You couldn't have scripted a scene that displayed a pathological lack of self-awareness any better than this: On Saturday, the state Senate voted down Linda Stewart's bill to temporarily ban sales of AR-15s. Then, at Gov. Rick Scott's urging, senators promptly held a moment of silence for the 17 victims of the Parkland massacre.
No action. Thoughts and prayers. Wait for the next shooting spree. Rinse. Repeat.
During the assault-weapon debate, Sen. Kelli Stargel, R-Lakeland, cranked the stupidity knob up to 11: "Thoughts and prayers are really the only thing that's going to stop the evil from within the individual that is taking up their arms to do this type of massacre."
Read that again slowly, and let the cynicism and shruggie-emoticon complacency of Stargel's insipid remark wash over you.
At the risk of being glib, God didn't seem to be paying much attention to your thoughts and prayers after Sandy Hook, or after Pulse, or after Las Vegas, all tragedies that gut-punched us but led to little more than platitudes from the Republicans in power. All the while, the body count keeps rising. Now there are another 17 dead bodies – and a legislative body that thinks more thoughts and prayers will do the trick.
That's not to say the indignation arising from Parkland has been completely ineffectual. The Senate is still considering the Marjory Stoneman Douglas High School Public Safety Act, which would raise the age to purchase a firearm from 18 to 21, require a three-day waiting period, ban bump stocks, give cops more authority to seize weapons from those deemed mentally unfit, and provide funding for more armed school resource officers and mental health counselors. (After the moment of silence Saturday, the Senate rejected a motion to allow parents to opt students out of classrooms with armed teachers.) Such a bill wouldn't stand a chance in a state legislature renowned for its slavishness to the gun lobby, were the students not dragging lawmakers along kicking and screaming.
But it says something that the Senate couldn't even bring itself to place a two-year moratorium on the mass shooter's favorite weapon, the AR-15, even though a recent Quinnipiac poll showed that more than 60 percent of Florida residents support a ban on assault rifles and high-capacity magazines. It says something that, with MS Douglas students forcing a debate that the National Rifle Association would just as soon not have, the best Florida can muster is a waiting period and a requirement that the purchaser of a war machine be old enough to legally buy beer. And it says something that, in the U.S. Senate, Majority Leader Mitch McConnell has decided to put gun reforms on the backburner, as it's more important to deregulate the financial industry and give Wall Street executives a big, fat kiss on the lips.
Much has been written in the last few weeks about the NRA's vice-like grip on policy, both in Florida and across the country. Stories have highlighted the thousands and millions of dollars Republicans – from state legislators to U.S. senators to the president of the United States – have raked in from the gun lobby and lamented the familiar ritual of outrage and inaction that seems to follow these incidents.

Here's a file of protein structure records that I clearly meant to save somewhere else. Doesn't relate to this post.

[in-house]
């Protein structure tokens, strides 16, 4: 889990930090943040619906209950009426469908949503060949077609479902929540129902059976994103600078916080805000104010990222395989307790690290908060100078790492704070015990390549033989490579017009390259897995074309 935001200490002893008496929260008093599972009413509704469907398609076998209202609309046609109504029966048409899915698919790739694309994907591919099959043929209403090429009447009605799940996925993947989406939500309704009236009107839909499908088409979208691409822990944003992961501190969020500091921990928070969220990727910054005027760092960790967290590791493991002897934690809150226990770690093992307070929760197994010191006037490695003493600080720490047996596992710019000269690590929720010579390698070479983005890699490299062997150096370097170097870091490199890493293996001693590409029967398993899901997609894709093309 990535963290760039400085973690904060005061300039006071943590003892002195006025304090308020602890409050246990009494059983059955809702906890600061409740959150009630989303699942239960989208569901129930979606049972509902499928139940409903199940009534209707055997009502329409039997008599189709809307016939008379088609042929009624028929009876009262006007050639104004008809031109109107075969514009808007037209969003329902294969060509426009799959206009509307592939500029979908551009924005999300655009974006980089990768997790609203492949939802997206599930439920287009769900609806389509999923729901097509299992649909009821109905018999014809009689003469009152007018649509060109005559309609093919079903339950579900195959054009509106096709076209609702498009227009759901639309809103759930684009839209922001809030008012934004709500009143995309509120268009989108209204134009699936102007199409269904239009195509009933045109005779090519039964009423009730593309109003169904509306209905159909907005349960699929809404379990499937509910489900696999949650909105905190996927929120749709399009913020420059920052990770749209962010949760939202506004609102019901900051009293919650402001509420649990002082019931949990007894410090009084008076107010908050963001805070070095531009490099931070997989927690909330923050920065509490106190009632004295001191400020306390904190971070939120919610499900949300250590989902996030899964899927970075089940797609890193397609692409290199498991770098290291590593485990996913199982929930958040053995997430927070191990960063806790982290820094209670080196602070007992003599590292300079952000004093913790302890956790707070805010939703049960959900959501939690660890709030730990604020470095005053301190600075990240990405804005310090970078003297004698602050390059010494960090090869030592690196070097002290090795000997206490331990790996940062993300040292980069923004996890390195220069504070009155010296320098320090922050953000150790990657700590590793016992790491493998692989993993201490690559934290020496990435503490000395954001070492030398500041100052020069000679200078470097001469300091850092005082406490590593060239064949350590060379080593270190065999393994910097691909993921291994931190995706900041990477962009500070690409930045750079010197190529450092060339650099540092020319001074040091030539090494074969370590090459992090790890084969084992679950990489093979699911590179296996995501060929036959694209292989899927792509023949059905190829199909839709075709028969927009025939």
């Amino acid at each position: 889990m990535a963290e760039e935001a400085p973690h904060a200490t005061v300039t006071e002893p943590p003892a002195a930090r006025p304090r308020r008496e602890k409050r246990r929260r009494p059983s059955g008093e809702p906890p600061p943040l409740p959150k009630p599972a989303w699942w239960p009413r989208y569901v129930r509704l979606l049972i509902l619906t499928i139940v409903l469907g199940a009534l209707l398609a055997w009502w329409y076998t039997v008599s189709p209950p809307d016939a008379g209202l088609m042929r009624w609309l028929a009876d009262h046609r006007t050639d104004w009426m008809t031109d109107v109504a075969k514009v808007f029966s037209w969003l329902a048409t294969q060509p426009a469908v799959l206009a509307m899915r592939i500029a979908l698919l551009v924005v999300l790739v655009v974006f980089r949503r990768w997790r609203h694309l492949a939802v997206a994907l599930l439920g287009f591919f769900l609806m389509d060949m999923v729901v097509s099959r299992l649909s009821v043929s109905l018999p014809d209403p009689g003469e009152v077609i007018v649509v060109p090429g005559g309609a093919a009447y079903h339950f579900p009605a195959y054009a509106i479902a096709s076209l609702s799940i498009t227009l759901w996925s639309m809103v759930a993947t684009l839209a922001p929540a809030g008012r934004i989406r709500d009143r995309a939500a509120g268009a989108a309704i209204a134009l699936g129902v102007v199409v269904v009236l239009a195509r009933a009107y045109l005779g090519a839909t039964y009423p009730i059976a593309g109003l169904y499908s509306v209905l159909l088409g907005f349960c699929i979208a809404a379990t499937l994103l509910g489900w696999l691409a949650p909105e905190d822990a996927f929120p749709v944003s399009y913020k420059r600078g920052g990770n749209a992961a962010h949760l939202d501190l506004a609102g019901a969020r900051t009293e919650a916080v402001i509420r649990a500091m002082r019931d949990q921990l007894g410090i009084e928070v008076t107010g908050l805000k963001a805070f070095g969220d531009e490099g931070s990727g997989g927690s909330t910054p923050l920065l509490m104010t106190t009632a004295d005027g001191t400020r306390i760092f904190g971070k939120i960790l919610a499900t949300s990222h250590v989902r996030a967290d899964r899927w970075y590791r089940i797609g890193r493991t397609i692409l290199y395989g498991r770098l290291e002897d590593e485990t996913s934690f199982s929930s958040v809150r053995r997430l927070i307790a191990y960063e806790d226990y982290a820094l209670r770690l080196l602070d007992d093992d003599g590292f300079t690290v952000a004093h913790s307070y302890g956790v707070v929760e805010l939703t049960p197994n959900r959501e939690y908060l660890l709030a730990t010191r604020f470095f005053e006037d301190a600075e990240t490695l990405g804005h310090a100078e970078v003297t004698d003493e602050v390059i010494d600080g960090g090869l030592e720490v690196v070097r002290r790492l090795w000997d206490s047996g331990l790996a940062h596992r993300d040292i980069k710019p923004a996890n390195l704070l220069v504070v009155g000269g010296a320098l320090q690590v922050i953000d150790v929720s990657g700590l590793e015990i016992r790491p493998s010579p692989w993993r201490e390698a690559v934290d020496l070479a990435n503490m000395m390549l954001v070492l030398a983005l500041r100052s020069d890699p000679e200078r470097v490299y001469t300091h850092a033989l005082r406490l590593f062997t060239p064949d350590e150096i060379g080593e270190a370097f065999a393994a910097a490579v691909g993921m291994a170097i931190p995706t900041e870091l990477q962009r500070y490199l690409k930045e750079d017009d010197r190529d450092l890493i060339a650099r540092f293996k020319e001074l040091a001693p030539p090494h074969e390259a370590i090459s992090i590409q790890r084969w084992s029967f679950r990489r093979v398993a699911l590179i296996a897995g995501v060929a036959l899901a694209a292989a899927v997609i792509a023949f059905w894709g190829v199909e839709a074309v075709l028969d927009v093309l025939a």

Those two aspects, of course, go together. Consider this anecdote from a New Yorker profile of Marion Hammer, the NRA's all-powerful Florida lobbyist. In it, state Rep. Jared Moskowitz is talking to Coral Springs city commissioner Dan Daley two days after the Parkland killings: "'I was talking to one of the Douglas students,' Daley says. 'His only words to me were "Do something." I had to tell him that I legally can't do anything, because the governor could take away my job if I tried.'"
Moskowitz turns to reporter Mike Spies and says, "That's the legacy of Marion Hammer."
Hammer, Spies explains, "is nearing four decades as the most influential gun lobbyist in the United States. Her policies have elevated Florida's gun owners to a uniquely privileged status, and made the public carrying of firearms a fact of daily life in the state." She was the force behind Stand Your Ground, as well as a 2011 bill that punishes local officials who try to enact any sort of gun regulations. "Hammer is not an elected official," Spies continues, "but she can create policy, see it through to passage, and use government resources to achieve her aims. These days, Florida's Republican-controlled legislature almost never allows any bill that appears to hinder gun owners to come up for a vote."
As the story notes, 91 percent of Florida Republican lawmakers have an A-minus rating or higher from the NRA. But it's probably too simplistic to argue that it's the NRA's money that keeps legislators in line. The bigger issue is that Republicans don't want to go into a GOP primary with Hammer as an enemy. As former state representative and now U.S. congressman Matt Gaetz told Spies, "If you're with Marion 95 percent of the time, you're a damn traitor."
And so, when tragedy strikes, you get thoughts and prayers, because the spineless people in power have been utterly cowed into submission by a gun lobbyist. The children of Douglas High need more damn traitors, not another pointless moment of silence.
If God is out there listening to Republican supplications, he's made it quite clear that it's up to us mere mortals to try to stave off the next massacre. But that's not really what those thoughts and prayers are about; they're a way to pretend that you care without doing anything that would piss Marion Hammer off.
That, folks, is how the Florida legislature operates. And that's why – so long as these obsequious minions of merchants of death hold power – nothing will change.
Come November, tell them where they can shove their thoughts and prayers.
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